They are so young, so much younger than I am now. My father with his trousers hugging his bottom—it’s 1978, and he’s 25 years old. My mother with her honey-long hair. The little yellow cabin, blackberried, with a small lawn over a scrubby cliff and a scale of beach stairs. The afternoon sun blazes but the air is forest-cool. It is July and the mudflats smell of geoduck, of kelp-wrapped moonsnail. I am a bundle in my mother’s slender arms. We have just come from the hospital, 20 miles away. She carries me through the side door and makes two turns. My parents stand together in front of the picture window, facing the slack-tide sound, and my mother holds me up, invites me to look out. “This is where you’re going to live,” she tells me. And up come the ruby-throated hummingbirds: four, and then a fifth. They swarm the glass, their paths crossing and looping: a thatch of flight. My parents gasp, both of them eyes-wide in thrall. For the first time since my birth, they forget about me. They watch the birds swirling until my father chuckles and my mother comes to. They stare at one another. “It’s God,” my mother says, turning her eyes to me. “A blessing.”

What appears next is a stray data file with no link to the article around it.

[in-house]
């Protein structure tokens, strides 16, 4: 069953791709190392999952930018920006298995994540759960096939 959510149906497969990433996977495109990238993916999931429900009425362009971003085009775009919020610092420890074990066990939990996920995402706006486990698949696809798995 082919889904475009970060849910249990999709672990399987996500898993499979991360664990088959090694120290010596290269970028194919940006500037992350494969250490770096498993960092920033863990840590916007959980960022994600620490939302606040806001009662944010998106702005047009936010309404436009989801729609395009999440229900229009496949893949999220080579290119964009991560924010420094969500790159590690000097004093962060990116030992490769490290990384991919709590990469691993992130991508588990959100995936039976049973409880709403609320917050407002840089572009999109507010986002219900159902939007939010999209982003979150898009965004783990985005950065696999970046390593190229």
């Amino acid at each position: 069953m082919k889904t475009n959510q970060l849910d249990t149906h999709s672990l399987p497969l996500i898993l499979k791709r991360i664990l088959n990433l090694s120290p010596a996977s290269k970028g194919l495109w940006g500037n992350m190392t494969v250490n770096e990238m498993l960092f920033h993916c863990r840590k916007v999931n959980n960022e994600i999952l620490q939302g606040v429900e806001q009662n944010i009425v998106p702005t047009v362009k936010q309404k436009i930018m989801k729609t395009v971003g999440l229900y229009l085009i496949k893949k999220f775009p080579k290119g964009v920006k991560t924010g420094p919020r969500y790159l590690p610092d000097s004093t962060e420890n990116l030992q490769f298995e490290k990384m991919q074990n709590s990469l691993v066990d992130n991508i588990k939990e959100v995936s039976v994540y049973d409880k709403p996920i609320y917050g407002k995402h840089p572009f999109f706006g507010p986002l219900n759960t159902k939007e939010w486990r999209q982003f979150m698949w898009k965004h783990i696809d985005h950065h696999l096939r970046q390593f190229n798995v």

So began their parenthood, the work of naming the world.

I like to think I saw the hummingbirds and took them in exactly as they were: flesh, blood and feather; thrum; glance of color crimson and emerald; nothing in time before or after their blur; no word I could possibly give them.

Bonnie J. Rough lives in Minneapolis, where she teaches at The Loft Literary Center. Her nonfiction has appeared in or is forthcoming from assorted journals and anthologies including The Sun, The Iowa Review, Ninth LetterMODERN LOVE: 50 True and Extraordinary Tales of Desire, Deceit, and Devotion (Three Rivers Press), The Best Creative Nonfiction (W.W. Norton), and The Best American Science and Nature Writing (Houghton Mifflin).